Wednesday, December 10, 2014

Tree profile: Hawthorns on Lake Shore Boulevard East

An eye-catching swathe of red haws (hawthorn fruit) on Lake Shore just east of Leslie (taken Dec. 6, 2013)
This stretch of hawthorns I often walk past keeps the ruby-red fruits well into winter. Have you noticed them? They're well placed for show against the dark brown SolarWall on the City garage next to Loblaws. The leafless trees were photographed last year around this date. And look at all the fruit!

I'm guessing, thanks to an evening of obsessive web browsing, that these are Washington hawthorn (also called Washington thorn – both with the species name Crataegus phaenopyrum). Some good info from the Missouri Botanical Garden here, good pictures from Online Plant Guide, and from a Canadian source I just discovered, Michael Pascoe's Canada Plants. Can you confirm my guess?

My guess is based partly on the pendant, persistent and abundant clusters of red haws. While these are beginning to dry, you can tell they were once quite glossy.
This shot gives you a good look at the thorns. Haws plus thorns equal hawthorns. These ones are long. Having elbowed my way into the tree's crown to get this photo, I can also attest to their sharpness.
Looking east lets you appreciate their massed beauty.
A few weeks earlier, the same view would have looked something like this.
In close-up, the leaf shape is somewhat variable – not consistently three-lobed. Great colour, though.

Sunday, December 07, 2014

Glass underfoot in the garden

A close-up of the bottle paving in Portland-area Bella Madrone garden
There's something magical about glass, isn't there? Even when we can't see through it or when light can't penetrate from behind (like a stained glass window), it still manages to capture the light. As we approach the time of dull days, I like to contemplate bright things. Must have a bit of magpie in me.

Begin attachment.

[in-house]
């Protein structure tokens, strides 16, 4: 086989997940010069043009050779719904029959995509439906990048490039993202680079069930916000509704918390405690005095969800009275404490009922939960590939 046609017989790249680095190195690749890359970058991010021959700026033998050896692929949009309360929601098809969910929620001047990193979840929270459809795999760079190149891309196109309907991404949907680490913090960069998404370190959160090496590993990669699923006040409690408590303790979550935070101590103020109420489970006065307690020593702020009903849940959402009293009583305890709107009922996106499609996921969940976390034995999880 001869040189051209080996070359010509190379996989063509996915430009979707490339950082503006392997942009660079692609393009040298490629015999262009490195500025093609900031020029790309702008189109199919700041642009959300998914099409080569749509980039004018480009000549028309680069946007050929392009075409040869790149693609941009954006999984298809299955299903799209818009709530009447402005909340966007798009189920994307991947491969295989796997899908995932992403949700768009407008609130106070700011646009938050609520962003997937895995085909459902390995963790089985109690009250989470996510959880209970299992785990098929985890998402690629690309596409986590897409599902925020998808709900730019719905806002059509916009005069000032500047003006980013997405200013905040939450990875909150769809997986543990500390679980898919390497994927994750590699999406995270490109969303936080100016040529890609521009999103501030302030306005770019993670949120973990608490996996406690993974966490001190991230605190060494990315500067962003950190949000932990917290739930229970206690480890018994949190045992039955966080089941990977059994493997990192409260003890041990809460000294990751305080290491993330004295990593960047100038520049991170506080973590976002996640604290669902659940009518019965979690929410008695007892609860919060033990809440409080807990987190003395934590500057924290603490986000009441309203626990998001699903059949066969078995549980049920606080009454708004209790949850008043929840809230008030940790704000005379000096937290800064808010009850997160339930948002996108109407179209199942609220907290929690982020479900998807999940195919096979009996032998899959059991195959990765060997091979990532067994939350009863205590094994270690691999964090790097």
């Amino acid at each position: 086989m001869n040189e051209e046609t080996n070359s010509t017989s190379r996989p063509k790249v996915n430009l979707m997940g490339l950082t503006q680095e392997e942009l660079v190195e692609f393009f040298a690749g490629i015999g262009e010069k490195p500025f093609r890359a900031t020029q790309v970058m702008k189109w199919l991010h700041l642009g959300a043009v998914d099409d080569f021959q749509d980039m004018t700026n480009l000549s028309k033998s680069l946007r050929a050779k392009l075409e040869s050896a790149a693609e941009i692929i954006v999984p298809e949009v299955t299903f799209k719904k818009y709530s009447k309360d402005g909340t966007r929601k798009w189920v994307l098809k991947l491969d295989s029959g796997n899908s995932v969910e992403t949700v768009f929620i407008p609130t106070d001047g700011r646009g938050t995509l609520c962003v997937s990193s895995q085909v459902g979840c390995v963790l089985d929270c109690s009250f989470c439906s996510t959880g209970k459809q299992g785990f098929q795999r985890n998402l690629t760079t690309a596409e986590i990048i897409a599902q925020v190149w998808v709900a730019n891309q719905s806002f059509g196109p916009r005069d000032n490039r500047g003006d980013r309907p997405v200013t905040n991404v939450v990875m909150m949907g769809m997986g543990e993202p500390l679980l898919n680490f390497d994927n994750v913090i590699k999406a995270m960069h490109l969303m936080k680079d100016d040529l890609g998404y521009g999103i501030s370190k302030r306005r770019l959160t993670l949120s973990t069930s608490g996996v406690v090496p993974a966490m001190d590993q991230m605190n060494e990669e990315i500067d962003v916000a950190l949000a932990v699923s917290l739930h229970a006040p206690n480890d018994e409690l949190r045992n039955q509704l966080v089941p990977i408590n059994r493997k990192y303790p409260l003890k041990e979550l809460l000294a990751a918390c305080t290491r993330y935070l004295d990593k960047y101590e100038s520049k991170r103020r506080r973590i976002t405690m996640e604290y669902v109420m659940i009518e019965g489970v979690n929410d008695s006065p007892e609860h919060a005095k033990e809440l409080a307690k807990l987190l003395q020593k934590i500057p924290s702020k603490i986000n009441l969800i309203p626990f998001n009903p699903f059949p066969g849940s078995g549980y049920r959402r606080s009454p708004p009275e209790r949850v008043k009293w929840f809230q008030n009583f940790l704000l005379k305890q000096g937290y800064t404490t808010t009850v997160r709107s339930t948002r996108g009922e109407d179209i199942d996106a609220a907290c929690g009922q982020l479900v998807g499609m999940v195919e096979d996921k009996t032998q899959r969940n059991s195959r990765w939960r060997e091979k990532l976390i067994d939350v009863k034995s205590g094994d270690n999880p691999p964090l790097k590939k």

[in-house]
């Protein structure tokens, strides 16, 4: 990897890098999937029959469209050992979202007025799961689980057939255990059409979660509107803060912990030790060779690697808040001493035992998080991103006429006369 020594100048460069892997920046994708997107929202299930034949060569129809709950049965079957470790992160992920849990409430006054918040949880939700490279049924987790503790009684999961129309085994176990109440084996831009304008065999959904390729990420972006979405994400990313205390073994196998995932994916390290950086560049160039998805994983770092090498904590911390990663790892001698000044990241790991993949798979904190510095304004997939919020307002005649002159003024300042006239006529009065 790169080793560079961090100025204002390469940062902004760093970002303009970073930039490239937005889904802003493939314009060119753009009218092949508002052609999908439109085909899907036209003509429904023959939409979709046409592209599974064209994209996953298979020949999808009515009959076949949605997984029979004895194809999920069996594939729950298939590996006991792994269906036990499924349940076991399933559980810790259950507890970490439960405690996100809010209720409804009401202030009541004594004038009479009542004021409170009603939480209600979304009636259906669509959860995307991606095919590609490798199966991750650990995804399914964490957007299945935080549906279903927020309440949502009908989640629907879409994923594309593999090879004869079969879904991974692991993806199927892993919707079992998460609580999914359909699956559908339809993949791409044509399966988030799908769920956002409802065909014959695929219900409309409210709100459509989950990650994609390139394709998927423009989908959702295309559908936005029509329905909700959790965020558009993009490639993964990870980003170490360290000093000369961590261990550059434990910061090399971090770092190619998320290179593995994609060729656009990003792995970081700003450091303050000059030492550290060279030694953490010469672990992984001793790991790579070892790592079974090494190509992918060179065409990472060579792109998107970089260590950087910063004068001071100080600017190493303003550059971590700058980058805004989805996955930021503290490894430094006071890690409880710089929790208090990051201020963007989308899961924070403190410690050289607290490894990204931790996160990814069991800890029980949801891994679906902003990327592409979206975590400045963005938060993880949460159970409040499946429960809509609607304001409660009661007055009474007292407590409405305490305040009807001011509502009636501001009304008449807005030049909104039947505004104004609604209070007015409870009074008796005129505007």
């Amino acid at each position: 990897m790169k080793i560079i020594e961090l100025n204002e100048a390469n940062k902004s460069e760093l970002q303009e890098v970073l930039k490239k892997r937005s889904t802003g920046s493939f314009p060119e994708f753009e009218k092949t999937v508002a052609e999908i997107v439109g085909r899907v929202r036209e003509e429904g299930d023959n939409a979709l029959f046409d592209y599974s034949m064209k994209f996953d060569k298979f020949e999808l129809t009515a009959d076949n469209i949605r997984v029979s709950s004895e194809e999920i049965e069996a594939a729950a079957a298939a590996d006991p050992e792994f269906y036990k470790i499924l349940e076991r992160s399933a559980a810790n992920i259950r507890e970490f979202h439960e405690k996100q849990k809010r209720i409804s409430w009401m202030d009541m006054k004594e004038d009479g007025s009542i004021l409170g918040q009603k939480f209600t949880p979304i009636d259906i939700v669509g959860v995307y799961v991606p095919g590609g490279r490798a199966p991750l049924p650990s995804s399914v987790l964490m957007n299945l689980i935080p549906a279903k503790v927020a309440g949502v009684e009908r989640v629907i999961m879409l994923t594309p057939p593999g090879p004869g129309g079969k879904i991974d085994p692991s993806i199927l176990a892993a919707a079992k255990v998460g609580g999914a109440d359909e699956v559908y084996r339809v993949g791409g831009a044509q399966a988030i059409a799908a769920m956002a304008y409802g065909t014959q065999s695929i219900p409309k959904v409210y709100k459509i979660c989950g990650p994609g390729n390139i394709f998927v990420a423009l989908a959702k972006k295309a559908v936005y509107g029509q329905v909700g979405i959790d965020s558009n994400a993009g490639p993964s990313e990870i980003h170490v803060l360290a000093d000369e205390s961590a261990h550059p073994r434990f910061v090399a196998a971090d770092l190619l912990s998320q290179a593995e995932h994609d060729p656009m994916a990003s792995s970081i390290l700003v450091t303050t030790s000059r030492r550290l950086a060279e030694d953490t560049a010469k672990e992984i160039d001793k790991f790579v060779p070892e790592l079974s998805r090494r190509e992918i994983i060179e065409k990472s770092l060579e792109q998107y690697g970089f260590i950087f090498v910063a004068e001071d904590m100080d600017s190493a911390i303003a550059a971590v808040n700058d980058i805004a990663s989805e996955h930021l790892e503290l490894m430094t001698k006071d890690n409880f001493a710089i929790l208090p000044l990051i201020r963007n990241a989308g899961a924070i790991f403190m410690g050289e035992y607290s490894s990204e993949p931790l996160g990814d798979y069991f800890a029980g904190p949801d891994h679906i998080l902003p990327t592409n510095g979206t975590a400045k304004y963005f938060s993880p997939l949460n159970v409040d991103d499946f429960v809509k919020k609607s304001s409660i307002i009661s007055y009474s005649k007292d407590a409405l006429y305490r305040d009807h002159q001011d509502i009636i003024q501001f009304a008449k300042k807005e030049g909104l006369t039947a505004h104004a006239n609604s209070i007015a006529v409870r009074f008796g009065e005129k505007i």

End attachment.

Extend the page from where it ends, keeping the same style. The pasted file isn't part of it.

Going through my photos from the Portland Fling in July 2014, the phrase "glass underfoot" was running through my head. Here are a few reasons why, for your inspiration and… enbrightenment.

The creators of Bella Madrone make a virtue of repurposing
As I trod this arched pathway at Bella Madrone, I'm sure I heard angel choirs sing. But I also looked down…
…where each glass-studded step beneath the arches had a turquoise glow all its own. Even in the shade of the trees.
An antique glass doorknob and glass scarabs marked the centre (or center, for you American spellers) of the spiral patio in the Fuller garden. See the full effect of the spiral in our post about chairs.
Living next door to a glass artist gave the Fullers both inspiration and materials to add glass touches all around.
As a collector of beach glass, I spotted the glass gravel right away.
Glass can add a subtle touch, too. Here's an idea you might not spot at first glance.
Glass chunks – beautifully colour-matched to the foliage of the "peanut butter plant" (Melianthus major) – are interspersed with small pots of succulent rosettes the base of the large planter above.

Monday, December 01, 2014

Not all Ipomoeas look alike

The one with the red star and the feathery foliage is Ipomoea quamoclit
Oh, botanical names. How you confuse us! These two climbing cousins have a network of colliding names. One (with star-shaped flowers) can be called cypress vine (Ipomoea quamoclit but also Quamoclit pennata). The other one (with multiple tubular florets) can be called Spanish flag (Ipomoea lobata but also Mina lobata or Ipomoea versicolor or Quamoclit lobata). Got that?

It's as if they put all the names in a paper sack, shook them up and tossed them on the table like Scrabble tiles to see where they landed. To top it off, they're cousins! And they don't look at all alike.

The one with the arrowy foliage and the two-toned flowers is Ipomoea lobata
Or you can just call them cool

Sunday, November 30, 2014

A 'Red Army' of garden art at Kentuck Knob

Hooray, it's November 30th!
Doing a little dance over my last post for #NaBloPoMo 2014 (National Blog Posting Month), and this amazing garden installation is dancing along with me. It's called 'Red Army' and it's by British artist Ray Smith, on display in the sculpture meadow at Kentuck Knob. That's the lesser-known brother of Frank Lloyd Wright's Fallingwater in Pennsylvania. It's something to experience from all angles.

Let's dance!
Even from way over here, we're dancin'!
Get a load of us from this angle. Yup. Dancin'
Whoopee!
Did I mention it's the 30th of November? Celebrate!

Saturday, November 29, 2014

Your garden needs more frogs

You're lucky if you have frogs in your garden. They help keep down the bugs. Even metal ones.
Frogs and toads, like ferns, usually prefer moist spaces. (You can help by offering them a toad house for shelter from hot, baking sunshine. Make one easily using a broken plant pot, set on its side like a pup tent.)
Frogs and toads beget more frogs and toads, if you offer them a pond to spawn in. This makes your neighbouring gardeners happy, too. Usually.